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New Jersey's recent consideration of licensing requirements for paralegals illustrates the arguments made on both sides of this issue. Paralegals, attorneys, and court systems around the country watched the developments in New Jersey closely because it was the most wide-ranging licensing plan yet proposed by any state. In addition to licensure, the proposal included establishing a code of conduct for licensed paralegals, imposing mandatory educational requirements, and creating an Administrative Office of the Courts (AOC) to oversee the regulation of paralegals. The New Jersey Supreme Court studied the plan for five years before publishing the so-called Kestin Report (named after its chairman, Appellate Judge Howard Kestin).
The ABA opposed the plan, arguing that it provided no tangible benefits to the public or the profession and predicting that it would hinder the public's access to affordable legal services if the proposal resulted in limiting entry into the paralegal profession. But paralegal organizations maintained that standards for education, licensing, and conduct would enhance their profession, especially since there were more job openings in New Jersey than qualified paralegals to fill them. Critics responded that licensing was unnecessary because competition in the marketplace dictated that paralegals maintain the highest standards possible. Furthermore, they argued that establishing another level of bureaucracy for licensing and oversight by the AOC would be expensive. Although the Kestin Report indicated that the AOC would be "self-funding," most questioned the feasibility of that and argued that, without state support or assistance from some other outside source, paralegals would not be able to support this agency. The three paralegal associations in the state overwhelmingly approved the licensure and regulation of paralegals, but expressed some concern about the Kestin Reports requirement that educational programs be ABA-approved.
The New Jersey Supreme Court rejected the recommendations in the Kestin Report, thereby bringing closure to the impassioned six-year debate that had attracted so much attention nationwide. The court said that supervision of legal assistants was best left to attorneys, but did direct one of its panels to develop guidelines to be followed by lawyers in supervising paralegals. Although rejecting outright licensure, the justices did encourage developing a "credentialing system" to recognize qualified paralegals.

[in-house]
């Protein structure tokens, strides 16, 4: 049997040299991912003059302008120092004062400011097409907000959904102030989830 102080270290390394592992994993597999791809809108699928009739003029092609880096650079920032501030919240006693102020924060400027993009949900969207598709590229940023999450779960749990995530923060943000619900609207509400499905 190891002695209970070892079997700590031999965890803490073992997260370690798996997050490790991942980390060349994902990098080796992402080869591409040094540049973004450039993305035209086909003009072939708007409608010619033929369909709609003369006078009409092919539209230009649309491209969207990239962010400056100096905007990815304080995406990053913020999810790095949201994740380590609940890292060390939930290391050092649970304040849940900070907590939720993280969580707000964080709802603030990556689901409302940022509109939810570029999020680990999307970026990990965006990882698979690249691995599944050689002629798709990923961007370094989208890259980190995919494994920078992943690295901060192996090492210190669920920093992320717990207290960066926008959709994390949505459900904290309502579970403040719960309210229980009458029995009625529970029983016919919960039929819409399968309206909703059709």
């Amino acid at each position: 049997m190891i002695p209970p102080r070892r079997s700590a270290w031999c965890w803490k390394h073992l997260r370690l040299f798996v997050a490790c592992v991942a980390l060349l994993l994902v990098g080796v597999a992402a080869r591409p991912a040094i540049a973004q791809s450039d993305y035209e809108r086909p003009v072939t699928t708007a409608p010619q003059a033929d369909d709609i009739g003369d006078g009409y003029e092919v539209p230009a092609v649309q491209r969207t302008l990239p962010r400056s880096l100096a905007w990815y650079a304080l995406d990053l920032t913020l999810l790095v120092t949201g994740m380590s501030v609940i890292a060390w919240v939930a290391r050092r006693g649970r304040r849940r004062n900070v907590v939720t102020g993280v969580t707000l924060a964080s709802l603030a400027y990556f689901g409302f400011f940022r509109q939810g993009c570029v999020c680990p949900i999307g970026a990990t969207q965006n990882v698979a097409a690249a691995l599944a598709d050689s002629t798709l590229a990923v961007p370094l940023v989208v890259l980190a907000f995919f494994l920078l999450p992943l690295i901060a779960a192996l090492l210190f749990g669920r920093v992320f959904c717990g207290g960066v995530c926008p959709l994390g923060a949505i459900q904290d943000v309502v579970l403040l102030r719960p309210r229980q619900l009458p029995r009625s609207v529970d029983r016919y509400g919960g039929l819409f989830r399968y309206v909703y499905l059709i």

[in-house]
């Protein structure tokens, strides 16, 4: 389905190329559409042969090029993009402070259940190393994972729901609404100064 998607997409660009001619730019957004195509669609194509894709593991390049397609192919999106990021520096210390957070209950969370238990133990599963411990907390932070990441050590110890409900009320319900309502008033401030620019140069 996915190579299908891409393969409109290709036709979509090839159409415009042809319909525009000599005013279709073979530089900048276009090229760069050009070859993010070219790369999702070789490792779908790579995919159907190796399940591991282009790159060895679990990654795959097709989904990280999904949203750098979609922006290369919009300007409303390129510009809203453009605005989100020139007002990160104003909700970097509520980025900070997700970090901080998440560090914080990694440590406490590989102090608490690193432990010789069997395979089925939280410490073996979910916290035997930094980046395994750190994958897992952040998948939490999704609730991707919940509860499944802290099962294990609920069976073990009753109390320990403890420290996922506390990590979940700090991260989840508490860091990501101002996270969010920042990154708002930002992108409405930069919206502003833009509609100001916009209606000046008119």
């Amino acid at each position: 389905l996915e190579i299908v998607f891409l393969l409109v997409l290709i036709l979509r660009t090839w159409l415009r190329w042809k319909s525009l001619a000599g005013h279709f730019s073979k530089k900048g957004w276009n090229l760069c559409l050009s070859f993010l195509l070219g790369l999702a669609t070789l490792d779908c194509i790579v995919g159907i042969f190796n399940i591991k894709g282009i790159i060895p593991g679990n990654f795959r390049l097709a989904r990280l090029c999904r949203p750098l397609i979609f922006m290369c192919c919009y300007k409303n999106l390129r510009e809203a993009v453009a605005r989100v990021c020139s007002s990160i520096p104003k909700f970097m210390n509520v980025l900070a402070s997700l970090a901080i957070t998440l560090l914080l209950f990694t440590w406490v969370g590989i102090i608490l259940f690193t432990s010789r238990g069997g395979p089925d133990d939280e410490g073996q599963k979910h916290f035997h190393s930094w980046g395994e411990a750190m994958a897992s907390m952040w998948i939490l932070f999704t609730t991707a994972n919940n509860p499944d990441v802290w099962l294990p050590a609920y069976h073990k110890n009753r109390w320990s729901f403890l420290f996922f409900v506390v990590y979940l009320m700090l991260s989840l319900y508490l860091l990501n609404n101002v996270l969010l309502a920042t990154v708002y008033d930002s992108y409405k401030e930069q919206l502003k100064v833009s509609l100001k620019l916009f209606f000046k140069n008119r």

To get more in-depth information about NFPA's position on licensing and its reaction to the New Jersey proposal, go to www.paralegals.org, click on "Professional Development," and then on "Regulations" and also on "Unauthorized Practice of Law." For NALA's position on these issues, go to www.nala.org, click on "Information and Articles," and then on "Professional Issues."
Pros and Cons of Licensure
Need for legal representation by middle class and poor
Ability of paralegals to provide legal services economically
Serious ramifications for providing poor legal services
Clients may not be able to assess when they need attorney
Cost of setting up licensing scheme
Questions Raised by Licensure
What kinds of degrees should be required?
What kind of accreditation should be required of institutions granting degrees?
What kind of licensing test should be used?
Who should develop licensing test?
Who should administer and grade licensing exam?
How much specialized education should be required?
When she began sending out resumes and going to interviews, Martha was thankful she had opted to participate in an internship. The single most frequently asked question was about her experience. Without the internship, she would have been hard pressed to come up with any legal experience. As it was, she could say she had done everything from drafting complaints to helping prepare trial notebooks, and she had at least six attorneys who were using her for her competence and zeal.
Because of her former experience as a real estate agent, she thought she was best suited to work in the field of real estate law and accepted a position with a sole practitioner who specialized in that area of law. After a month in the office with little or no supervision, however, she realized the attorney assumed she could do a lot more than she was capable of at that point. When she asked for more guidance, the attorney assured her (as she went zipping out the door) that she had the utmost confidence in her abilities and that she would review her work when she returned. Upon learning that the attorney did not review her work before sending it out, Martha could see a malpractice suit in the making and decided to quit before one of them committed a grievous error.
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